Amnesty International Visits Mumia Abu-Jamal

Revolutionary Worker #935, December 7, 1997

On November 24, a delegation from the human rights group Amnesty International (AI) visited Mumia Abu-Jamal on Pennsylvania's death row. The delegation was led by Pierre Sané, AI's Secretary General. The delegation also visited Scott Blystone, another death-row prisoner.

In a press statement Pierre Sané said, "We speak from Pennsylvania today to draw the world's attention to the racist and unjust use of the death penalty in this state, particularly in the city of Philadelphia. Amnesty International has serious doubts about the fairness of the trial procedures of the condemned prisoners that we are about to meet."

AI pointed out that 90 percent of the prisoners that have been sentenced to death in Philadelphia--103 out of 115--are people of oppressed nationalities. As Sané noted: "Many people believe that the death penalty is only used in a racist manner in the Southern states of the USA. But Philadelphia demonstrates that this is not the case at all. The city has proportionally sentenced more black people to death than any other jurisdiction in the country. We have to ask ourselves: would the death penalty be used to such an extent if the majority of its victims were white?"

AI also denounced the systematic exclusion of African Americans from juries in death penalty cases, a practice ruled unconstitutional by the U.S. Supreme Court. In recent years, Philadelphia prosecutors have been more than twice as likely to remove a prospective Black juror than a white one. The District Attorney's office held training sessions on how to exclude Black people from juries. AI pointed out that two-thirds of all jurors removed by the prosecution at Mumia's trial were Black.

Sané said in the press statement: "Philadelphia's death penalty is largely implemented by white people against black people. It cannot be fair that minorities are both subjected to the death penalty in such high numbers and systematically removed from participating in the judicial process."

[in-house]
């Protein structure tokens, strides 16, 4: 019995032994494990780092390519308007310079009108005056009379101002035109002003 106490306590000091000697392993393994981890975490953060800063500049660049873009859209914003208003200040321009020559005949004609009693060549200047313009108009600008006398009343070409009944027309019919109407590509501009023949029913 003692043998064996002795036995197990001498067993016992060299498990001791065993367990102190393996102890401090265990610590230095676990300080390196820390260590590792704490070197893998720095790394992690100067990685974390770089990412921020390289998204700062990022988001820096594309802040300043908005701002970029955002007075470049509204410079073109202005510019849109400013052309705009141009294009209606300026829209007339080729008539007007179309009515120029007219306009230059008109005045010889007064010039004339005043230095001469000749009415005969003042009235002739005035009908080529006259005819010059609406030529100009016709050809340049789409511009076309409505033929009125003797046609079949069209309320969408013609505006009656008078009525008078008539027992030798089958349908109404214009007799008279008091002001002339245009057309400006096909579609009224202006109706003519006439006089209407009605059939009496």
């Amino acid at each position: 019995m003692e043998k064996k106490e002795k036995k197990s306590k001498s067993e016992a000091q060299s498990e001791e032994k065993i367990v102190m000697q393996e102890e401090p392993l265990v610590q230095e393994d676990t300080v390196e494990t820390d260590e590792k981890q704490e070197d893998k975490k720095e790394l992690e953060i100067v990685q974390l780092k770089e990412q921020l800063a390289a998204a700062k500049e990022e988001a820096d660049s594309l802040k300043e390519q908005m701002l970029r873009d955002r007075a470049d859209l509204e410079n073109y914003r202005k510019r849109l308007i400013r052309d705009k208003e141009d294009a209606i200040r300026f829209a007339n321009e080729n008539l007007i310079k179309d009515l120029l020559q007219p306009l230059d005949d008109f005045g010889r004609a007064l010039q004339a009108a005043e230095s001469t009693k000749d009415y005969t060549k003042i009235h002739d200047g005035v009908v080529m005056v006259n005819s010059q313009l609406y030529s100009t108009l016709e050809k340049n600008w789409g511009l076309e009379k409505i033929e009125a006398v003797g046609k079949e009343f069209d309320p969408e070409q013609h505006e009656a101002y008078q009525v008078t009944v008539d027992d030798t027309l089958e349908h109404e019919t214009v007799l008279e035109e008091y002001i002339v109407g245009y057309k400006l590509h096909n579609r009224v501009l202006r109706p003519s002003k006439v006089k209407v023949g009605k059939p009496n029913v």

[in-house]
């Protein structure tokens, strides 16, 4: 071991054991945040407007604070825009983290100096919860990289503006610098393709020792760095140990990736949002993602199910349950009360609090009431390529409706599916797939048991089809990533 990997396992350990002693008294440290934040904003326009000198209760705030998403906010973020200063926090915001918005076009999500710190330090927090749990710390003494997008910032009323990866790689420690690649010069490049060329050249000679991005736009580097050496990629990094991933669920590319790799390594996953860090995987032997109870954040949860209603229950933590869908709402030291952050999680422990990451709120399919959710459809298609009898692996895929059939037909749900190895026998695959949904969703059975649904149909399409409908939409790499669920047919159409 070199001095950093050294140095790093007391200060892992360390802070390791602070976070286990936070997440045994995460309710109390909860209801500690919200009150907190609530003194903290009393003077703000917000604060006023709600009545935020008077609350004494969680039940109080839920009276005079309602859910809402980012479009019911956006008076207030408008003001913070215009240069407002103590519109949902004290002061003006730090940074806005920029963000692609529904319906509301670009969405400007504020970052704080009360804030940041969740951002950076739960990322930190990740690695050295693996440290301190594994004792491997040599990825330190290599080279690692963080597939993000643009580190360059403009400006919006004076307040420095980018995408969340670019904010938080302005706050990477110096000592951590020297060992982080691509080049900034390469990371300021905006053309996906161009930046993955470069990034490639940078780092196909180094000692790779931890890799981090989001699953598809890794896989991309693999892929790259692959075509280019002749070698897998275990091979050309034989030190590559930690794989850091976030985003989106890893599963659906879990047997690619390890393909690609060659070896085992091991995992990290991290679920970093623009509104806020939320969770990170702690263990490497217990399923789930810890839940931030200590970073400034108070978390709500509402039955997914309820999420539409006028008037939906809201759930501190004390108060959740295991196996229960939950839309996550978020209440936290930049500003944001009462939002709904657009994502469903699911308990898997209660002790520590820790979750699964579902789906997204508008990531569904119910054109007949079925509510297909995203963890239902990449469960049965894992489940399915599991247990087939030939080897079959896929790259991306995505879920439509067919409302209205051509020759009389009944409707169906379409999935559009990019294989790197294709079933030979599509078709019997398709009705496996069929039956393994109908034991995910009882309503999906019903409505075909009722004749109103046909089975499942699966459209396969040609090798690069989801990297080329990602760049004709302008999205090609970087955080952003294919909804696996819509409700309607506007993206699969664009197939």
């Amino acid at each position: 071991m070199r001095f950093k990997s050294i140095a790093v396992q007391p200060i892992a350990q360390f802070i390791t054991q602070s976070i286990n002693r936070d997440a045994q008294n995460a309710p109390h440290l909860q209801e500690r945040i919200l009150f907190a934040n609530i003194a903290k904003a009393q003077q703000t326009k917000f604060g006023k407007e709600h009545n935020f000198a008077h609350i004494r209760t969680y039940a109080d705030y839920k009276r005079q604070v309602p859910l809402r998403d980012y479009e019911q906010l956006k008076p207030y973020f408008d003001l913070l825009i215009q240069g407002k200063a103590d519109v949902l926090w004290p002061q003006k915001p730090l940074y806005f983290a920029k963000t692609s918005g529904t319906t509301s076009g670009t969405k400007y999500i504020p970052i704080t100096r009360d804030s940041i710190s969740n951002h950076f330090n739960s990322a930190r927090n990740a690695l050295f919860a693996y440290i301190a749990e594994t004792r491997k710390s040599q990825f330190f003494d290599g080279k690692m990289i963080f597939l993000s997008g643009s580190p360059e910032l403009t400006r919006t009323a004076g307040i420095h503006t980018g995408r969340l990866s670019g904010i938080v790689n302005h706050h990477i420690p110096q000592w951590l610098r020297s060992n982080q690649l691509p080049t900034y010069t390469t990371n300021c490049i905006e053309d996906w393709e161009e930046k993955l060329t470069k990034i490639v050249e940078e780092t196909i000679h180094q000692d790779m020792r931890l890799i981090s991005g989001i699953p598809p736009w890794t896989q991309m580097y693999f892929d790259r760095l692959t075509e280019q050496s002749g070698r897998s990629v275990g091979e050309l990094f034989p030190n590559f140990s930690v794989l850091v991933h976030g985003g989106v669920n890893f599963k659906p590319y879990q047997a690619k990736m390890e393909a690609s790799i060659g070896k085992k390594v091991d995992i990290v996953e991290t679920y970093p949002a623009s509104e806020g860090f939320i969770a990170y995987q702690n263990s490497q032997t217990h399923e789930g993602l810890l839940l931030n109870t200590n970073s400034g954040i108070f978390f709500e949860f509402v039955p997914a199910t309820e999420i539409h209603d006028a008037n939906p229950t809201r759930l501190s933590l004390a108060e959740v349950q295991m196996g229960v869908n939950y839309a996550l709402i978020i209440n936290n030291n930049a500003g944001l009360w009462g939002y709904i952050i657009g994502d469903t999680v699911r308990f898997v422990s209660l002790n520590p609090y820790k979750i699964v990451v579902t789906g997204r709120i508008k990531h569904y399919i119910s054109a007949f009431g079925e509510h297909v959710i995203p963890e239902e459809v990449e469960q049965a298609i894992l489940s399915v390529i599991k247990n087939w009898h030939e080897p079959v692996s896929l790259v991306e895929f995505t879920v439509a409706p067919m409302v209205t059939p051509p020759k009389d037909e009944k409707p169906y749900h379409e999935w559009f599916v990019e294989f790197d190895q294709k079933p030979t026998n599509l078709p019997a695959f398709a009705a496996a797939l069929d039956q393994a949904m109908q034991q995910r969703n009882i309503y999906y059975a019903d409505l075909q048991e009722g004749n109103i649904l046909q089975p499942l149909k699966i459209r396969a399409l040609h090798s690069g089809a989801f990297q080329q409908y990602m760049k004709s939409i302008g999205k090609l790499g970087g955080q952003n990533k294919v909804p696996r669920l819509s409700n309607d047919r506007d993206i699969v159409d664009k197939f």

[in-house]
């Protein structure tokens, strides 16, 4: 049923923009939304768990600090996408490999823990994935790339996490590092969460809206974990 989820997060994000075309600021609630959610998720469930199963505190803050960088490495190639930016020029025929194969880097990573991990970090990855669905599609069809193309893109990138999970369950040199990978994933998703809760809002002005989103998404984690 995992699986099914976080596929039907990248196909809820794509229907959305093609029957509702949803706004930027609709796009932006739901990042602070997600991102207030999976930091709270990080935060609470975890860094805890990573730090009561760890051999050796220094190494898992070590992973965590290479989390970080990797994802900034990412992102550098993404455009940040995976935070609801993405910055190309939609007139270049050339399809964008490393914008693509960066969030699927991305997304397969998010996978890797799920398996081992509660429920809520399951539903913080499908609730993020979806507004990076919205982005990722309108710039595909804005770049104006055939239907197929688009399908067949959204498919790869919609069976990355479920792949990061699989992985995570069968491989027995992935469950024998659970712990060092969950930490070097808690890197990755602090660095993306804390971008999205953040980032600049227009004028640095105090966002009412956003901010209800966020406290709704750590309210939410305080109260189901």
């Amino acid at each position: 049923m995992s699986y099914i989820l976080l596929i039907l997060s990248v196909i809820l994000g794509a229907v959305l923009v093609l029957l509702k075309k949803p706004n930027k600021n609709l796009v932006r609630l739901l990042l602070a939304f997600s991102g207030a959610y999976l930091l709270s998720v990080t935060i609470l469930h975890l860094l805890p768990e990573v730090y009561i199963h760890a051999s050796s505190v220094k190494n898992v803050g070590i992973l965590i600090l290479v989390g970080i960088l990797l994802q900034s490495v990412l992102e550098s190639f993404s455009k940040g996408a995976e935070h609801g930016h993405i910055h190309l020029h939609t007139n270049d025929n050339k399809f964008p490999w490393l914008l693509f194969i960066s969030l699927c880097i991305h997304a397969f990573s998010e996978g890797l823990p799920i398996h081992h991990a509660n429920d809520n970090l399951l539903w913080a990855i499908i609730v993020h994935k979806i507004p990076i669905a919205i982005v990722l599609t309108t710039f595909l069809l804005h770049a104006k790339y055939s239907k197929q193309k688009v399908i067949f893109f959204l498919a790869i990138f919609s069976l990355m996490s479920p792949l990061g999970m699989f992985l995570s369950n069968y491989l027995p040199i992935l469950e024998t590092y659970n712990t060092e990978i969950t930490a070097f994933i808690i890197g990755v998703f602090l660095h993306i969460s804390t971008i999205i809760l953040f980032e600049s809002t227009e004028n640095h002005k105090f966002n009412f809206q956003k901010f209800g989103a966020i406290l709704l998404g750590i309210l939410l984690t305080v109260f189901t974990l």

Sané expressed serious doubts about the fairness of the trial procedures that convicted Mumia to death. He pointed out that the judge himself admitted that the case had "explosive tendencies in the community." But, as Sané pointed out, "The courts did not consider moving the proceedings to a different location to ensure an impartial trial." And during the penalty phase of the trial, the prosecution made inappropriate mention of Mumia's membership in the Black Panther Party and political views in order to elicit a death sentence from the jury.

Sané also made clear his concern about the open antagonism of the police toward Mumia, at a time when his appeal is being considered by the state Supreme Court. The head of the Philadelphia Fraternal Order of Police has been quoted as saying, "We want him burned and we want it done soon." Sané said, "We are concerned that the antagonism expressed by the law enforcement community towards Mumia Abu-Jamal, as well as the lack of independent and impartial arbiters in Pennsylvania's appeals court system, may prevent him from receiving a fair and impartial hearing for the legal claims he has made concerning his original trial."

In the case of Scott Blystone, AI noted that the court-appointed attorney had been practicing for only three months, had never been involved in a murder trial and had no training or experience in death penalty law. The attorney did not present evidence that Blystone suffers from brain damage and a personality disorder--mitigating evidence that could have spared him from the death penalty. Sané pointed out, "While the district attorney assigns his brightest, most experienced staff to criminal cases, the indigent often end up with under-experienced, under-paid counsel."

AI is not the only organization that has criticized the use of the death penalty in Pennsylvania. The state Bar Association recently voted in favor of a moratorium on executions, citing the disproportionate number of Black and mentally impaired prisoners sentenced to death.

The Pennsylvania Attorney General's office accused the Bar Association of being "out of touch with the people." Referring to that statement, Pierre Sané said: "What does the Attorney General mean by this? Is he saying that the people of Pennsylvania want the death penalty even if it is used in a racist and unfair manner? I doubt that this is the case. There was a time in the USA when lynching and segregation were popular, but that did not make these practices morally correct."

The day after visiting Mumia, Sané spoke at a meeting of the Philadelphia Bar Association and urged a moratorium on the death penalty in Pennsylvania. Representatives from the city DA's office were there to argue against a moratorium. After a heated debate, the Bar Association adopted a resolution calling for a moratorium on capital punishment in Pennsylvania.

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